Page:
"Probably later this decade we'll see US production plateau and will probably stay there a long time," he said. "I don't know that we'll get to 15 [million b/d], but I think we'll pass through 14 million [b/d] on the way to 15 million [b/d].” For this year, Lance thought, “US crude oil production growth in 2024 will likely drop to about 300,000-400,000 b/d in 2024, down from around 1 million b/d in 2023.” 

This viewpoint matches fairly well with my own, although I must admit I have been surprised with the impact that drilling and completions technology has had on enabling production growth in the face of rig count declines. One way to measure the impact of longer laterals, increased frac intensity, and well spacing is through the change in output per rig. As measured by the EIA-DPR (Drilling Productivity Report), from March of 2019 the average daily output per Permian rig has increased from 624 BOPD per rig, to 1,359 BOPD per rig. Normalized for the decline in rig count from 465 to 316 in this basin, that’s still a 60% increase in output.

The “Red Queen” effect

Now we are nearing the peak of the arc where growth comes in 5-10 BOPM increments instead of the 50-60 BOPM gains we saw from Jul-22-Dec-23. Eventually, unless drilling increases, or new technologies come along-not out of the question, the legacy decline factor-this month -422K BOPM, will exceed new oil production-currently 430K BOPM. When that happens, the curve will bend down, as noted in the graph below.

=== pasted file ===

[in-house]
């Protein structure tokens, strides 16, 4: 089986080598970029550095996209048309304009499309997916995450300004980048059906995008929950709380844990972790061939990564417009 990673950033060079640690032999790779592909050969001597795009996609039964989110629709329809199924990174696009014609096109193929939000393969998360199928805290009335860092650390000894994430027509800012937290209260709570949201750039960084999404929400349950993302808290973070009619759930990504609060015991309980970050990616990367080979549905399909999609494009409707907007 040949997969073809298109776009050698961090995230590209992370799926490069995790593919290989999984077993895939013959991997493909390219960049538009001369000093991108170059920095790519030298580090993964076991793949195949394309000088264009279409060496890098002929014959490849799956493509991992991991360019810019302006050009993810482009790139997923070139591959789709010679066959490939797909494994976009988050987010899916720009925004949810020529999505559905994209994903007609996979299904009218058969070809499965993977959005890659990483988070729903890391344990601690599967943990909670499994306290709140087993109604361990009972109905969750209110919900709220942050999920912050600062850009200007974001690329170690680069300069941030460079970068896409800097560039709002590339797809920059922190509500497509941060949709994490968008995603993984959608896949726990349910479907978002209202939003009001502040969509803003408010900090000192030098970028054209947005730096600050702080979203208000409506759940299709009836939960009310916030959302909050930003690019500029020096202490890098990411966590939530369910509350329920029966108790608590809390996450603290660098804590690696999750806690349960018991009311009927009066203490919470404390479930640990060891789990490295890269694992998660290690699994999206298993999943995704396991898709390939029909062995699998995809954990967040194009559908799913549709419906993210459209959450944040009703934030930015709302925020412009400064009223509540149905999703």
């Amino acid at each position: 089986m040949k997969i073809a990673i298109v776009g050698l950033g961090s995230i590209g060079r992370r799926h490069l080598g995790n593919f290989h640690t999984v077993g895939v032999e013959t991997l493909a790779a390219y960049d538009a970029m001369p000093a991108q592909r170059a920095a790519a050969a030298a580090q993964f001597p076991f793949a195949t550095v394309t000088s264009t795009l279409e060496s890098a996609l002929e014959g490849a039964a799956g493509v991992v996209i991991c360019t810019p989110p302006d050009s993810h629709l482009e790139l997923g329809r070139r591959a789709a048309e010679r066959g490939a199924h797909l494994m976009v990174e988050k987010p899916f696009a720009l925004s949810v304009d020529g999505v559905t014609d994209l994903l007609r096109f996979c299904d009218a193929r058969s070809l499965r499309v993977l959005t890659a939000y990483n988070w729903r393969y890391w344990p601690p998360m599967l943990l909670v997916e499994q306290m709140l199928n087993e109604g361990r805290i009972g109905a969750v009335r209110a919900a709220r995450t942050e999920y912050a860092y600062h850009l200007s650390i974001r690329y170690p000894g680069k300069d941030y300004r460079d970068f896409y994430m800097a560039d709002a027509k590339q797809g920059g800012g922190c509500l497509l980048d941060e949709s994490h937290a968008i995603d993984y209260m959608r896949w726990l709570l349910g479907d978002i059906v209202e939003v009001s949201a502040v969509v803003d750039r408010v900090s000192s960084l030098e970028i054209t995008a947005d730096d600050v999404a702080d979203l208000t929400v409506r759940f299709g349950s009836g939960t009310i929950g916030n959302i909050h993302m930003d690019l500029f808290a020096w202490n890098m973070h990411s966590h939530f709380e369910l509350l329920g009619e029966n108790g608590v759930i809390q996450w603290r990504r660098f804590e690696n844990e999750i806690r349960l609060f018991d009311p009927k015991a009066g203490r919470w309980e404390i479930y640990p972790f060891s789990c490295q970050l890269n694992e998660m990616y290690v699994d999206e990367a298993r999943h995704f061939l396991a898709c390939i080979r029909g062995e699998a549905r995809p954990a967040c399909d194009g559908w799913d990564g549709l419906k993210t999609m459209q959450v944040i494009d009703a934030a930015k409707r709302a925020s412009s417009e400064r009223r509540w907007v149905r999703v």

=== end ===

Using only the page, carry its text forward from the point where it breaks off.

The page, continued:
This is referred to in shale professional circles as The Red Queen effect, referring to a scene in Lewis Carroll’s Through the Looking Glass where Alice learns from the Red Queen that she must run increasingly fast just to stay in the same place. This has turned out to be a fairly apt metaphor for shale production. A report from energy analyst firm, Enervus, to this effect was summarized in a Journal of Petroleum Technology article August, 16th of last year. Dane Gregoris, report author and managing director at Enervus Intelligence Research, was quoted as saying.